Tag Archives: Alternative Rock

Riding a Moon Taxi Two High

14 Jan
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Photo Credit: Harper Smith From L to R: Tyler Ritter, Tommy Putnam, Wes Bailey, Trevor Terndrup, and Spencer Thomson

In the category of bands that finally got their due in 2017 is Moon Taxi, a band that existed prior to the original iPhone but has just now signed on with RCA Records. On the heels of the band’s fifth album (and first on RCA) which will be dropped in less than a week, I figure now, albeit a bit late, is the best time to introduce this five-piece Alt/Indie outfit to a growing world of listeners.

Moon Taxi follows a classic band tale, a piecemeal collection of bandmates through high school, college, and the local music scene. Stationed in music hotbed Nashville, Moon Taxi originally played a variety of music closer to jam rock, and this is where they cut their teeth with their first few releases – hence their casting as opening acts for bands like Gov’t Mule and Umphrey’s McGee. The band transformed with the times, taking on a style emulating the trend in alt/rock, a sound most similar to infectious riffs and creative instrumentation. This is where Moon Taxi found a true comfort zone, and this is reflective of the tracks that one will hear when listening to the new album – Let The Record Play. Already festival darlings, Moon Taxi is soaring to the, well, moon, and perhaps the greatest indication of this meteoric rise is “Two High,” a track that reaches the stars with its optimistic lyric and uplifting sound (count the space references in the previous sentence).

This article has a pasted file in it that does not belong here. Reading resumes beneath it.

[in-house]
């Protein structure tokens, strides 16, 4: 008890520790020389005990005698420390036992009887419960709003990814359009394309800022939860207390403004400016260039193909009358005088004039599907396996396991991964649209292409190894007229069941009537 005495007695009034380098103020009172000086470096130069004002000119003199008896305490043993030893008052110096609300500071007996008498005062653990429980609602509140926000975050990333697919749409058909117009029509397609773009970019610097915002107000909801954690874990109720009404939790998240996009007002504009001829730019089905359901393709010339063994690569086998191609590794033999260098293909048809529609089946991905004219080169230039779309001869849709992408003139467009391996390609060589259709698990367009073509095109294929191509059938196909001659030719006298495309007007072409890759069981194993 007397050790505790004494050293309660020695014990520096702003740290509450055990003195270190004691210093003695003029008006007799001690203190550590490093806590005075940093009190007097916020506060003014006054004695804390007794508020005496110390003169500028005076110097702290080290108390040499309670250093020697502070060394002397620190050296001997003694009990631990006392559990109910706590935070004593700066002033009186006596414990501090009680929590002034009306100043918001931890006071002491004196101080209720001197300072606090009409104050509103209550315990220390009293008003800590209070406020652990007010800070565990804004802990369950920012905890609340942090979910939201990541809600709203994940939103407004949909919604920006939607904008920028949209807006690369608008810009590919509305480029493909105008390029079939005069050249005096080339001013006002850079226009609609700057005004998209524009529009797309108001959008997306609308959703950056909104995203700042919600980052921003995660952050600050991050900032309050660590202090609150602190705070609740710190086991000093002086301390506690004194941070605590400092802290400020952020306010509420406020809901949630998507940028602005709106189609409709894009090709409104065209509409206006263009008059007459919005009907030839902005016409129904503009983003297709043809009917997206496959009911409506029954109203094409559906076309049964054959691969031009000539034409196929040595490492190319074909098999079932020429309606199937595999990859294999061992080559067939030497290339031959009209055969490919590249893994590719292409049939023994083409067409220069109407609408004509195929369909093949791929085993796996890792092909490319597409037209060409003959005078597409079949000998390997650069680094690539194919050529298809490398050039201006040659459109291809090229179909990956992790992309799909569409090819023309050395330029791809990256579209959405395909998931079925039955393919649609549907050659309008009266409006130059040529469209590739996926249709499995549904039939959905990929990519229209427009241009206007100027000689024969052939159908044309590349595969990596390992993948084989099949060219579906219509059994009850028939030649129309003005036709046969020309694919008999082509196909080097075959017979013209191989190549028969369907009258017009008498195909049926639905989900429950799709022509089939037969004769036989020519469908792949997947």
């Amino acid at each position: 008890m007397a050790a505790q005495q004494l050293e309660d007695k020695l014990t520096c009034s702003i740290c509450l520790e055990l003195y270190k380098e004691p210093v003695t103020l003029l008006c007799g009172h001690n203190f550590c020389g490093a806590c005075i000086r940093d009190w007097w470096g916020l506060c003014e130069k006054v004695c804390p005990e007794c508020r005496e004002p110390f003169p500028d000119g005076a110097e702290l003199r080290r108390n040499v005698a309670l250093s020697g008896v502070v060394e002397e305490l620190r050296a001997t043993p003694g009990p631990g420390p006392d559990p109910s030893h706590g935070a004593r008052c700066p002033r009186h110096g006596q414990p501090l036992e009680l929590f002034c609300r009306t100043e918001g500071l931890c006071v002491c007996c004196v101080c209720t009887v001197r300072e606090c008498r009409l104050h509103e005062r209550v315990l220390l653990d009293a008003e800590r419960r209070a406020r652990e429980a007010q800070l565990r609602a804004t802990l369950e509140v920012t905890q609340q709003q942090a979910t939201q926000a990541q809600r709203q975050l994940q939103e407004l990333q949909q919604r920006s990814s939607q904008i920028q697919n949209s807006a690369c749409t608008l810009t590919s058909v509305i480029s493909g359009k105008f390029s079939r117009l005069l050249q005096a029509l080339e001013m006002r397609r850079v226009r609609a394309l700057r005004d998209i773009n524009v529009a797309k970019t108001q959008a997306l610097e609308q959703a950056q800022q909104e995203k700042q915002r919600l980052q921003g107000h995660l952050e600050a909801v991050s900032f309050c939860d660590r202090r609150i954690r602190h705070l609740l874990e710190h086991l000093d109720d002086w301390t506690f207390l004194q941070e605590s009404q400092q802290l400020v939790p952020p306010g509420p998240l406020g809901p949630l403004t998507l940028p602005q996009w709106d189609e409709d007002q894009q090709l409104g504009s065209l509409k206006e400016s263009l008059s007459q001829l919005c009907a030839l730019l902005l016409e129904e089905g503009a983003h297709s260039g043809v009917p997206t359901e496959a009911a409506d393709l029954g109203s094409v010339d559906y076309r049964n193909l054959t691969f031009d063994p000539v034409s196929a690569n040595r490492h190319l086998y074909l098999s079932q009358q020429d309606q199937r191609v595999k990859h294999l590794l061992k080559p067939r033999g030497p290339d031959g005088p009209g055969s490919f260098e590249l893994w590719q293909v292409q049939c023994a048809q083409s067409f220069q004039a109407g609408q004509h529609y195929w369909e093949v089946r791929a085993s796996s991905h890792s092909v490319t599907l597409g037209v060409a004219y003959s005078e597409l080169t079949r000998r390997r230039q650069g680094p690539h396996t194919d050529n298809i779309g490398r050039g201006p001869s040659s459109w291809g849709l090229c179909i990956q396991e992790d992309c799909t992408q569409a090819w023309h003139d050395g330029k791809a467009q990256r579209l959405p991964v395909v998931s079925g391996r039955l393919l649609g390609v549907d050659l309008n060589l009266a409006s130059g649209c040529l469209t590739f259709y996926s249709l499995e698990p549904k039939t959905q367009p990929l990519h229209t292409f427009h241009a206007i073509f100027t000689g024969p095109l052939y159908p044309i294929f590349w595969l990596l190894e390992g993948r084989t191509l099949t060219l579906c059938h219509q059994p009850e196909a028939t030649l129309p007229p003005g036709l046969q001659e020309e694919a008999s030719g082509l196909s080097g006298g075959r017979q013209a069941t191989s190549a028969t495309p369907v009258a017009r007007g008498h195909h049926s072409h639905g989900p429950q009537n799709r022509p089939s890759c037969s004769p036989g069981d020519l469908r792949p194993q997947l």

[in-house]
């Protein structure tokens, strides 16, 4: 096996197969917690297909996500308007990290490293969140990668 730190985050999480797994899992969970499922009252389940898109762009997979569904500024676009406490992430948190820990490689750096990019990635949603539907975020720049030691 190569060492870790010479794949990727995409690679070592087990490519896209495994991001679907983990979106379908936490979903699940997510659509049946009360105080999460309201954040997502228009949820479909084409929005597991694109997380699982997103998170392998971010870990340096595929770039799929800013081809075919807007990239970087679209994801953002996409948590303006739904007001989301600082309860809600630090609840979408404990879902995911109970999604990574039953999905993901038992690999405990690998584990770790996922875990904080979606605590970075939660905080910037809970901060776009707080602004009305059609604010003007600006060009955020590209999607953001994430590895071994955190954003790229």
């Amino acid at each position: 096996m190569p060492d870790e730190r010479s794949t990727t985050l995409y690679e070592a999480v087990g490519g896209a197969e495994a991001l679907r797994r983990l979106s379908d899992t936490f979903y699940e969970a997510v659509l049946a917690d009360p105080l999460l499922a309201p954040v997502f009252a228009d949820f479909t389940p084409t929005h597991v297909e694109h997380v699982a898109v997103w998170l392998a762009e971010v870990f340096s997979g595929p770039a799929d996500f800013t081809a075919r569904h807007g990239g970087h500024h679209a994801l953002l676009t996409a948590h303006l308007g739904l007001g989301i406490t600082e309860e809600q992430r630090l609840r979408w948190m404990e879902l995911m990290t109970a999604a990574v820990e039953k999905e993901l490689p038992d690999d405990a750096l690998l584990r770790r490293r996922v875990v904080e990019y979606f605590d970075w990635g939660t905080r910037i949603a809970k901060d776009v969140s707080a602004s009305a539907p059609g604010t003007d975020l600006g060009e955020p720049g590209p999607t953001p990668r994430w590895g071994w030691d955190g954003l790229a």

First released back in May, “Two High” has amassed more than 70 million streams on Spotify, which is most certainly in the not too shabby category. It’s success is for good reason also. The song begins with a saturated guitar riff – think brighter X Ambassadors. The vocal features that twangy southern charm that one expects from a Nashville band. The song has a couple of stand-out components that have helped propel it to popularity – one the horn fill in the chorus because everyone likes horns in Alt/Rock music (I’m surprised they are not used more) and second the slowed bridge with drowned percussion. Towards the end there is even some subtle Spanish guitar. It’s a strong track from what will most likely be a strong album.

Moon Taxi is a band you want to keep an eye on in 2018 – it’s time for them to touch the sky.

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Crow Eats Man Mixes Metal With The Undertones Of 90s Iconic Rock In Single Jaded

3 Jan

Crow Eats Man brings a mixture of metal with their hard rock vibes within their track Jaded. Hailing from the San Francisco Bay Area, the members of Crow Eats Man drew inspiration from 90s rock, film and video soundtracks, and the masters of jazz. The single Jaded combines the edginess of metal and the grunge of alternative rock to bring you an overall crafted and intentional sound. The lyrics “I’m Jaded, bring me to my knees, can’t bring me down exemplify the overall tone and vibe of the song. Merge the vocal talents of Sebastian Sanchez with the accompanying guitar riffs and drumming at the right points of rage within the track all unite to form nothing short of a brilliant piece off their newly released EP.

For more listening:

It’s a Sin to Live So Well – “Flagpole Sitta” by Harvey Danger

16 Jul

The plethora of one-hit wonders that exist in the wide world of 20th and 21st century music is indicative of just how hard it is to hit success twice as a band or musician. It is somewhat analogous to striking gold twice. This makes the multi-level houses of gold that could have been constructed by the Beatles or Michael Jackson all the more impressive. That said, this section is about one-hit wonders, and we are going back to the 1990s, an era that spawned long lists of the one-off greats for this song.